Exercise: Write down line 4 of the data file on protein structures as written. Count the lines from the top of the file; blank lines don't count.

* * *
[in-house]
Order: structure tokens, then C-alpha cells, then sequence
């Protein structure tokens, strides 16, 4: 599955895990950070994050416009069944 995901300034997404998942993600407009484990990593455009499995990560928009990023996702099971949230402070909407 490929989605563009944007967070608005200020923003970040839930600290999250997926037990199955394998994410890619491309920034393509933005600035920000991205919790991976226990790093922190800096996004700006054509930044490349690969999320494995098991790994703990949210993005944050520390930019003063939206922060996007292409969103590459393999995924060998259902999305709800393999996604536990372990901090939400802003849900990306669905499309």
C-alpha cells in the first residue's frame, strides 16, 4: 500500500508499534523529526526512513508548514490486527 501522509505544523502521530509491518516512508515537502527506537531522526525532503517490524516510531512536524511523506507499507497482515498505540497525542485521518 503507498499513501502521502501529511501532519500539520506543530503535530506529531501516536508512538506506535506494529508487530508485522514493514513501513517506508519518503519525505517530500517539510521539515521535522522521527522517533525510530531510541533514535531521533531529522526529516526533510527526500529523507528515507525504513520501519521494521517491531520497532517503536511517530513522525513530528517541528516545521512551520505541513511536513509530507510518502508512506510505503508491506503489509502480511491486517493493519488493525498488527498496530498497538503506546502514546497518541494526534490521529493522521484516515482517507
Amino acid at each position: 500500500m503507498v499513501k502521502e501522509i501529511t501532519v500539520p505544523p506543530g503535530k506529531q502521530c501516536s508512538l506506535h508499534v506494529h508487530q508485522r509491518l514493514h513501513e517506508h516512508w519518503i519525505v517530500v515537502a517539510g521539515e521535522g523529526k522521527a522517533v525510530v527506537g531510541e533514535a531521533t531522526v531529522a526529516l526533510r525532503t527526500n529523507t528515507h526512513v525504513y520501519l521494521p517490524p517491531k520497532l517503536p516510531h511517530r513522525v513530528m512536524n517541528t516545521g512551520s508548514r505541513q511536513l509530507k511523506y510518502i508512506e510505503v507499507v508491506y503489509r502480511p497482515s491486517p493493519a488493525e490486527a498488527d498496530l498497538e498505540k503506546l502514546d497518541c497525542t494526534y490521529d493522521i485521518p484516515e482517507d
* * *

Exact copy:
C-alpha cells in the first residue's frame, strides 16, 4: 500500500508499534523529526526512513508548514490486527 501522509505544523502521530509491518516512508515537502527506537531522526525532503517490524516510531512536524511523506507499507497482515498505540497525542485521518 503507498499513501502521502501529511501532519500539520506543530503535530506529531501516536508512538506506535506494529508487530508485522514493514513501513517506508519518503519525505517530500517539510521539515521535522522521527522517533525510530531510541533514535531521533531529522526529516526533510527526500529523507528515507525504513520501519521494521517491531520497532517503536511517530513522525513530528517541528516545521512551520505541513511536513509530507510518502508512506510505503508491506503489509502480511491486517493493519488493525498488527498496530498497538503506546502514546497518541494526534490521529493522521484516515482517507